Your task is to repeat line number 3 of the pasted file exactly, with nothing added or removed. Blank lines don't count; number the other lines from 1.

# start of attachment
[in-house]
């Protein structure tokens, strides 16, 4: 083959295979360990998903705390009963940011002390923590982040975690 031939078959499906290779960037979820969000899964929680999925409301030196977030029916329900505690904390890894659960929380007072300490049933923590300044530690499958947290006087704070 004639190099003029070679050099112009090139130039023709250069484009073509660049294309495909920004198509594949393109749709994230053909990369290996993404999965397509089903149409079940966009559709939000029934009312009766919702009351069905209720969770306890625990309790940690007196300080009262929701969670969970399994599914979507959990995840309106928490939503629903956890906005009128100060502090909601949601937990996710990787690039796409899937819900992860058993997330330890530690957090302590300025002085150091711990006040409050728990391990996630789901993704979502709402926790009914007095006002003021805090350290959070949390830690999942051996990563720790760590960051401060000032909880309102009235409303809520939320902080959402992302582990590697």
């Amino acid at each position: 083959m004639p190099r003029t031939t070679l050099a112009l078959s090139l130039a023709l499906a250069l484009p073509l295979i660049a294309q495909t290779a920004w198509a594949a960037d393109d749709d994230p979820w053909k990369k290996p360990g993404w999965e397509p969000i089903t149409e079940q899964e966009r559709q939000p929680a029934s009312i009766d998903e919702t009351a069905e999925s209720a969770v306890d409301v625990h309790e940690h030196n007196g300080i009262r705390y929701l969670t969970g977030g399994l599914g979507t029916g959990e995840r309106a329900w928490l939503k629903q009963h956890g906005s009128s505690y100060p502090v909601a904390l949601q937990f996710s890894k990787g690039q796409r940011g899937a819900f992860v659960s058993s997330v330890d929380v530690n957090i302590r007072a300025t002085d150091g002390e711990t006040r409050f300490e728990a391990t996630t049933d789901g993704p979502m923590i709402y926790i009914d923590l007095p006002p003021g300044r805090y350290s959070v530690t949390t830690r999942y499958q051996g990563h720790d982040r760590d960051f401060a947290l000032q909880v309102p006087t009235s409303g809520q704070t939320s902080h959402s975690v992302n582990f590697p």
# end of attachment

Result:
């Amino acid at each position: 083959m004639p190099r003029t031939t070679l050099a112009l078959s090139l130039a023709l499906a250069l484009p073509l295979i660049a294309q495909t290779a920004w198509a594949a960037d393109d749709d994230p979820w053909k990369k290996p360990g993404w999965e397509p969000i089903t149409e079940q899964e966009r559709q939000p929680a029934s009312i009766d998903e919702t009351a069905e999925s209720a969770v306890d409301v625990h309790e940690h030196n007196g300080i009262r705390y929701l969670t969970g977030g399994l599914g979507t029916g959990e995840r309106a329900w928490l939503k629903q009963h956890g906005s009128s505690y100060p502090v909601a904390l949601q937990f996710s890894k990787g690039q796409r940011g899937a819900f992860v659960s058993s997330v330890d929380v530690n957090i302590r007072a300025t002085d150091g002390e711990t006040r409050f300490e728990a391990t996630t049933d789901g993704p979502m923590i709402y926790i009914d923590l007095p006002p003021g300044r805090y350290s959070v530690t949390t830690r999942y499958q051996g990563h720790d982040r760590d960051f401060a947290l000032q909880v309102p006087t009235s409303g809520q704070t939320s902080h959402s975690v992302n582990f590697p």